Sheryl I'm looking for ideas.
Steve So it isn't a super easy one, to be honest, but we've enabled video calls on Slack. We're going to be bringing in people on Slack a week in advance. And we're hoping that quite a bit of it can happen there. We're also going to be announcing a karaoke party and things like that, so that we get some of that social fun stuff. But I do know what you mean, that it will be different. And that is something that as soon as we knew we could not hold an in-person event, we embraced that this was different. Not good, nor bad, but different. And even shortening the days and setting them to start early on a Pacific time to make it the most accessible in North America, at least, time zones as we could. So someone on the east coast can still watch and participate without it being too late. And we couldn't stick to the physical structures and norms that we had. And yet we want to hang on to the ethos of the event. And that's kind of what you're describing here is around the, people do talk to each other in the hallway between talks or can take a breakout, even skip a talk. And so we're going to encourage people to set up those conversations through Slack, wherever possible, and then to really be able to enjoy the moments. I do love, though, that the talk will be streaming and that the speakers will be able to respond and see interactions during it as well. I think that's going to be something very special.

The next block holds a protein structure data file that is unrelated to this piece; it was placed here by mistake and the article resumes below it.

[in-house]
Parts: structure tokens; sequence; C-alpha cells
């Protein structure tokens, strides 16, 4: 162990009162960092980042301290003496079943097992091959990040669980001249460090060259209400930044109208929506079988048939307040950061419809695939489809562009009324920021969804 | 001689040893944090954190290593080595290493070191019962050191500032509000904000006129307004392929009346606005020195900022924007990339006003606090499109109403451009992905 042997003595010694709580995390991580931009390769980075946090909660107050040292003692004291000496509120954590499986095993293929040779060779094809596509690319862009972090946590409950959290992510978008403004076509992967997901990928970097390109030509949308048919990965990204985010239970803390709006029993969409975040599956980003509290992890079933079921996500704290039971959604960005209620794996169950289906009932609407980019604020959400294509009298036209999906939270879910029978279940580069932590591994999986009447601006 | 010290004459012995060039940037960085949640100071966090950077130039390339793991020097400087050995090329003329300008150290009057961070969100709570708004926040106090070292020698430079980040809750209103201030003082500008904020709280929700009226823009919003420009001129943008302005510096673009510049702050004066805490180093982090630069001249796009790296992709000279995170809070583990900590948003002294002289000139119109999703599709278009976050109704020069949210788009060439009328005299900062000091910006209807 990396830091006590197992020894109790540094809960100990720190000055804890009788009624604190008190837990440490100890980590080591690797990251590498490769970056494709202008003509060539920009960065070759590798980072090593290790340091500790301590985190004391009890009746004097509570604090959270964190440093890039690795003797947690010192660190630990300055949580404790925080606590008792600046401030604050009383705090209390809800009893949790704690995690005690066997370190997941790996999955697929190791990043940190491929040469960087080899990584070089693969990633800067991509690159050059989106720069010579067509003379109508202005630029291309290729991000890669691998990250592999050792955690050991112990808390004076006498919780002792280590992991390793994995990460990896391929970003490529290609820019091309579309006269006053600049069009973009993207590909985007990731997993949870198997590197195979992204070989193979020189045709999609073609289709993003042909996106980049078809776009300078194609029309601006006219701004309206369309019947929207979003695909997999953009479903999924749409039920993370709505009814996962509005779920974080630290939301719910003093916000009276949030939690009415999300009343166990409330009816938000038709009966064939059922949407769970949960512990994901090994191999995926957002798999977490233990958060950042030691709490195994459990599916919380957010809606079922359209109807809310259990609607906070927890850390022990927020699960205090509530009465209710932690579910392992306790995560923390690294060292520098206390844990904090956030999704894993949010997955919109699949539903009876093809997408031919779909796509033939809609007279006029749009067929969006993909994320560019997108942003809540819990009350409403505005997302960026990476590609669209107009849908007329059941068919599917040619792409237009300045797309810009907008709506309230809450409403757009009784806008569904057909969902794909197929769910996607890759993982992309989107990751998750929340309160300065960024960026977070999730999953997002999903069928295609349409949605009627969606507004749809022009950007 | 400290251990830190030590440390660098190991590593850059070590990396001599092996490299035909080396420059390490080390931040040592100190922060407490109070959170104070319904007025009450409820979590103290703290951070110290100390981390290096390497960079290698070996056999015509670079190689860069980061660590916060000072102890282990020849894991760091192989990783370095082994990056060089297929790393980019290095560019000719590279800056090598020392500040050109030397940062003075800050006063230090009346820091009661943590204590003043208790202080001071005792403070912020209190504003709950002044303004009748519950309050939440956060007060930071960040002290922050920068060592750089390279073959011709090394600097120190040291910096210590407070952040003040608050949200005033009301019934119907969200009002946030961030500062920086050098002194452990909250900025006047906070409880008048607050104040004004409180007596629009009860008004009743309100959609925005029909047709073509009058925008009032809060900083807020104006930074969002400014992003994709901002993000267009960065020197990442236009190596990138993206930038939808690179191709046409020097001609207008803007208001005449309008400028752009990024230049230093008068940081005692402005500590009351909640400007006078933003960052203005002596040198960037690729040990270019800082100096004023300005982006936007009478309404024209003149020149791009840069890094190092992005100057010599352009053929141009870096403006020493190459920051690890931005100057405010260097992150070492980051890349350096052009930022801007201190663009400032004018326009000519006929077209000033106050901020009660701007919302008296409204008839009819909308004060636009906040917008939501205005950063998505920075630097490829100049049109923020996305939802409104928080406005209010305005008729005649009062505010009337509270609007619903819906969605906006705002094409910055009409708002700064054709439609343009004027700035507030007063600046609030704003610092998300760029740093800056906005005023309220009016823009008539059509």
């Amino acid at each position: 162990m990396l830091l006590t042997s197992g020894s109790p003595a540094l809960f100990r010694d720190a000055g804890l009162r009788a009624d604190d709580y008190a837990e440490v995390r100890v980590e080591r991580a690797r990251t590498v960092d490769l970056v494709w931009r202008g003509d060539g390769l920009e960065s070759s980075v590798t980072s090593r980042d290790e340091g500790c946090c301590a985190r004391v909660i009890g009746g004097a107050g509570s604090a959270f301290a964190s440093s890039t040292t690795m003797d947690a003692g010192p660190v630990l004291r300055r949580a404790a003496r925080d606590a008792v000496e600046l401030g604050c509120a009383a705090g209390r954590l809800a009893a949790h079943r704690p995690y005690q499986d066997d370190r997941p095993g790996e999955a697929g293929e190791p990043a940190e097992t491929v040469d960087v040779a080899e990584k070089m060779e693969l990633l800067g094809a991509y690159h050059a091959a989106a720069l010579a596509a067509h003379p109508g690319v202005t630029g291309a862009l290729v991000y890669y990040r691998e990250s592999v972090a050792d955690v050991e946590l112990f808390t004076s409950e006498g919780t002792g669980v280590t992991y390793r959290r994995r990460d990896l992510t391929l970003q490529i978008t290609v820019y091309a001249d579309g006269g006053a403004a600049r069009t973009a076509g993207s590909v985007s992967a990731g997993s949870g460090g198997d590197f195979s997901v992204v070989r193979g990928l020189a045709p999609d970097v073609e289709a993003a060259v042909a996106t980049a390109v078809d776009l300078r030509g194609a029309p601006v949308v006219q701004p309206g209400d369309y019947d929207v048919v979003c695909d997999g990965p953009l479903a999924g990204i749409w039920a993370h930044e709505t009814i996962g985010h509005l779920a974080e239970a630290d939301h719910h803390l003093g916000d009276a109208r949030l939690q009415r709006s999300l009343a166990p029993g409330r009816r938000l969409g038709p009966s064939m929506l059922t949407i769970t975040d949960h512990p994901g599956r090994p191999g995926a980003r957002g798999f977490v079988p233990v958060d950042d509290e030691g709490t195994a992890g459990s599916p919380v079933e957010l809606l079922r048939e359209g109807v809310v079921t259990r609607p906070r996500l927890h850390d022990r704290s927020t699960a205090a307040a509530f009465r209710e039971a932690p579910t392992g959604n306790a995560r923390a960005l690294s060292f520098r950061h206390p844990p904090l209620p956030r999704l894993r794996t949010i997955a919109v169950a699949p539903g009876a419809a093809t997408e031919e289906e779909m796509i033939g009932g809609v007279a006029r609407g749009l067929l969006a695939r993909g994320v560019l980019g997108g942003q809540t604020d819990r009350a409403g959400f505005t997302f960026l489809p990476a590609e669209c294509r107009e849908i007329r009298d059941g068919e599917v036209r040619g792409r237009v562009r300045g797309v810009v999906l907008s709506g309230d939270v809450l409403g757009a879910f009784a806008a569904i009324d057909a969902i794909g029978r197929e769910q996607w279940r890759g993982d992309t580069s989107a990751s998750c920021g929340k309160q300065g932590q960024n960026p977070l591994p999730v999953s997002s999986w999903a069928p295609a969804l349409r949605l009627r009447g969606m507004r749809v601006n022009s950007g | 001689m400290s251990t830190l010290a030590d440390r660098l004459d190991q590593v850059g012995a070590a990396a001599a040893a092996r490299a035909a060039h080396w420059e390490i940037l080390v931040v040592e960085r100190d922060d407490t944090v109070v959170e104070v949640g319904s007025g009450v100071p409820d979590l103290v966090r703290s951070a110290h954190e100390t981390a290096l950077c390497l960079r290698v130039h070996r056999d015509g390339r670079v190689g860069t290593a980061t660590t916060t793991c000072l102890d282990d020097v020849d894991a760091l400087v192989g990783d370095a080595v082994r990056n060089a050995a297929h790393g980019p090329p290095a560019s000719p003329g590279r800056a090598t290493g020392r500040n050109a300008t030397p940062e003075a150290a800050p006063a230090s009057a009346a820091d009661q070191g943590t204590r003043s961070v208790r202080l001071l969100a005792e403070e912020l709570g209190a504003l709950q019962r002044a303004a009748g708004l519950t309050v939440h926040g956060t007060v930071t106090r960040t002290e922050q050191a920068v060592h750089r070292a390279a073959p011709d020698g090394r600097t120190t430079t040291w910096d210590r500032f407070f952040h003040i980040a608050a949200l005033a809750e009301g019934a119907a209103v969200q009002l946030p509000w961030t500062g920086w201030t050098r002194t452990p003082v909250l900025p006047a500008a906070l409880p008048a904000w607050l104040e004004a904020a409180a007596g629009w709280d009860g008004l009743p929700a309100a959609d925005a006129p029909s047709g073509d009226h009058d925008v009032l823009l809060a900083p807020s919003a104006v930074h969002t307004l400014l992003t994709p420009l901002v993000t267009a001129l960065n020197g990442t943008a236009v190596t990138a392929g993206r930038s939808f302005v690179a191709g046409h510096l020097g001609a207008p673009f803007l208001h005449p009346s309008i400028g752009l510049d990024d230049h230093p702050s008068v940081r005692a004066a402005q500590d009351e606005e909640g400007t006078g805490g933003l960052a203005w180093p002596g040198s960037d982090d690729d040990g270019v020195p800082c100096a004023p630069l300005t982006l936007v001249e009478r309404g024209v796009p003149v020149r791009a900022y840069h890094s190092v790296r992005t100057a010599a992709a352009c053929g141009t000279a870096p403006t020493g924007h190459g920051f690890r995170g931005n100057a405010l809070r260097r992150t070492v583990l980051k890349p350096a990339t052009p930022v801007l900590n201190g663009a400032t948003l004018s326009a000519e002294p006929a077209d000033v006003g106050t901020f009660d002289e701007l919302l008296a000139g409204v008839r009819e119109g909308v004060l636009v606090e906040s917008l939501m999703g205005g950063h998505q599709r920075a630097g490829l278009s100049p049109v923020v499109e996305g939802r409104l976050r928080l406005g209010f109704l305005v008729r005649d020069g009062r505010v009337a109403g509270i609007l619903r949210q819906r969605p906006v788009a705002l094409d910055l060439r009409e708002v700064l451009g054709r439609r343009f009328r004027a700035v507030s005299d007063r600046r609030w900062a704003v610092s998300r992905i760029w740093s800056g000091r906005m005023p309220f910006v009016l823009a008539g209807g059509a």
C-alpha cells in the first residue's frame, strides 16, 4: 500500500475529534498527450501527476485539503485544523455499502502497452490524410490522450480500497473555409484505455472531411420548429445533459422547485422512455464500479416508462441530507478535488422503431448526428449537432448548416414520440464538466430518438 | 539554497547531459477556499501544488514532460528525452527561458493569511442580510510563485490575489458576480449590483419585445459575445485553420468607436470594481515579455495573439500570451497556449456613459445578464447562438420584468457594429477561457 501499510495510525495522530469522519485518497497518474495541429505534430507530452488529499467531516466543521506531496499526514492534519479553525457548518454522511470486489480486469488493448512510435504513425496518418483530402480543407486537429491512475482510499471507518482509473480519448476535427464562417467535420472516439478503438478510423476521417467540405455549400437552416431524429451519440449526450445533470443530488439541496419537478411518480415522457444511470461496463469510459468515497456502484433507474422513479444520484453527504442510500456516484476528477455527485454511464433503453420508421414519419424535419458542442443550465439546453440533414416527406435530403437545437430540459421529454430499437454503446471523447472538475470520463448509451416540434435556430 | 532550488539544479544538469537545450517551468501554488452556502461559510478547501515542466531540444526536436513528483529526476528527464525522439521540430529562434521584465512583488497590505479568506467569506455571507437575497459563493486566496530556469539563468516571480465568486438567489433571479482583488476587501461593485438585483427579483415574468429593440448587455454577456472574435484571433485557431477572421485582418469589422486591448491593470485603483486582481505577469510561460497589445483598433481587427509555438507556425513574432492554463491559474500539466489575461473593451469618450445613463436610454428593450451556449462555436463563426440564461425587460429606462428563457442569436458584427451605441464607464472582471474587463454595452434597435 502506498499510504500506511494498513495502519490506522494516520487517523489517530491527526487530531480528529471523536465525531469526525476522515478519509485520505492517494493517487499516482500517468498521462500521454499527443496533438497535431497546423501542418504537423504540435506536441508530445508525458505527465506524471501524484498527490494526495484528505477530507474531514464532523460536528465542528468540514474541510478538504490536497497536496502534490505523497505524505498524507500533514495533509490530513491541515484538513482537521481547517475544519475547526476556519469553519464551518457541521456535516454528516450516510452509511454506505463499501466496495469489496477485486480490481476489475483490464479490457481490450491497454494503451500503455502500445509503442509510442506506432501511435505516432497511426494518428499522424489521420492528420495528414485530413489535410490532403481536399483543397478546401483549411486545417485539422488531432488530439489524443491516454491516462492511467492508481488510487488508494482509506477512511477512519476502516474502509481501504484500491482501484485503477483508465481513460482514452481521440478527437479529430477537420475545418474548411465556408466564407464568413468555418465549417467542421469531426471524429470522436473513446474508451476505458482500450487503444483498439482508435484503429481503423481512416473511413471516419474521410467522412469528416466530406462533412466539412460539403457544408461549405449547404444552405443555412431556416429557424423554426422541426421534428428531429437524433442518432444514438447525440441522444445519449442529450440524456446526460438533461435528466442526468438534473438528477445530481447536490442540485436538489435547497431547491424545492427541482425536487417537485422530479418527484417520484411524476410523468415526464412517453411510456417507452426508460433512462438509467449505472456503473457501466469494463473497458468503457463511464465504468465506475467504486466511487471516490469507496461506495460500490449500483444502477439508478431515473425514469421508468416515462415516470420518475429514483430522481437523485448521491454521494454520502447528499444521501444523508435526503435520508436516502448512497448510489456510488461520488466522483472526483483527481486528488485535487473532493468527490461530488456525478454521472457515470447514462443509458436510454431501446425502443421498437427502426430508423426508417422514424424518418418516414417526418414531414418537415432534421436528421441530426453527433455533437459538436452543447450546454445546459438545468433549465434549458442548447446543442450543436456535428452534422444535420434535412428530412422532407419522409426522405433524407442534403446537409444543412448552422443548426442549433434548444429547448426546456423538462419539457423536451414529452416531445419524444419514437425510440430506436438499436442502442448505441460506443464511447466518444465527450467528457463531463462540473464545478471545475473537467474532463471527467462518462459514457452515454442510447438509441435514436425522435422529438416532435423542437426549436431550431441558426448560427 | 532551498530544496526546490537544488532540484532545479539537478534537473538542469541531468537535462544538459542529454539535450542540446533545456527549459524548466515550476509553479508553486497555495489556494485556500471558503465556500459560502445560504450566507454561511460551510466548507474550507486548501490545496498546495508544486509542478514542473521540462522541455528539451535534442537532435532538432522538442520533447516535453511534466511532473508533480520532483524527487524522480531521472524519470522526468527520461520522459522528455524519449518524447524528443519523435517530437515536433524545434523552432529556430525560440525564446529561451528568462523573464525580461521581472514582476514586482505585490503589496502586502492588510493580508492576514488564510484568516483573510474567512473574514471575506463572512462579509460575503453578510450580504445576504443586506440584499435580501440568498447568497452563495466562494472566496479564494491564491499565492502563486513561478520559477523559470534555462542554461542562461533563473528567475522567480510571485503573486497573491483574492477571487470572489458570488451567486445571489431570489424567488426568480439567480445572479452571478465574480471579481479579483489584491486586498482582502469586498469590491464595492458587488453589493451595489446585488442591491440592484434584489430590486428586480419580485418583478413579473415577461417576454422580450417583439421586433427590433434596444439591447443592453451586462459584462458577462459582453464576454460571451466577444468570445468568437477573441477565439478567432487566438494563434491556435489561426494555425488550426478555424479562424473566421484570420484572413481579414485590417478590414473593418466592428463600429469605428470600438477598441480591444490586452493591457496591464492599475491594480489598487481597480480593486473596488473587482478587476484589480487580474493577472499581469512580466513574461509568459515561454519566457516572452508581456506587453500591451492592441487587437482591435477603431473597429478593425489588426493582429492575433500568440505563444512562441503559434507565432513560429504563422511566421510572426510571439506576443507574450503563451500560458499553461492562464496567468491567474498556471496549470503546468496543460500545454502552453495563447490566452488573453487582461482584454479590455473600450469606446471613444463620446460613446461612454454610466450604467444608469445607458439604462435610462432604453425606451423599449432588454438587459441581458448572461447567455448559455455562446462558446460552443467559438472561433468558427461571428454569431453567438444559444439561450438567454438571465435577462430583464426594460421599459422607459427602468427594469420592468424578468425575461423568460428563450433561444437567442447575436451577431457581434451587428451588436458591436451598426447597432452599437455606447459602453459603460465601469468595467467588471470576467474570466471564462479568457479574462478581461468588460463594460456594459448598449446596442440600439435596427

Sheryl Yeah, I agree.
Steve Thanks, Sheryl, for coming to talk with me today. Really looking forward to your talk at the event this summer.
Sheryl Thank you, I'm looking forward to it too. I'm excited.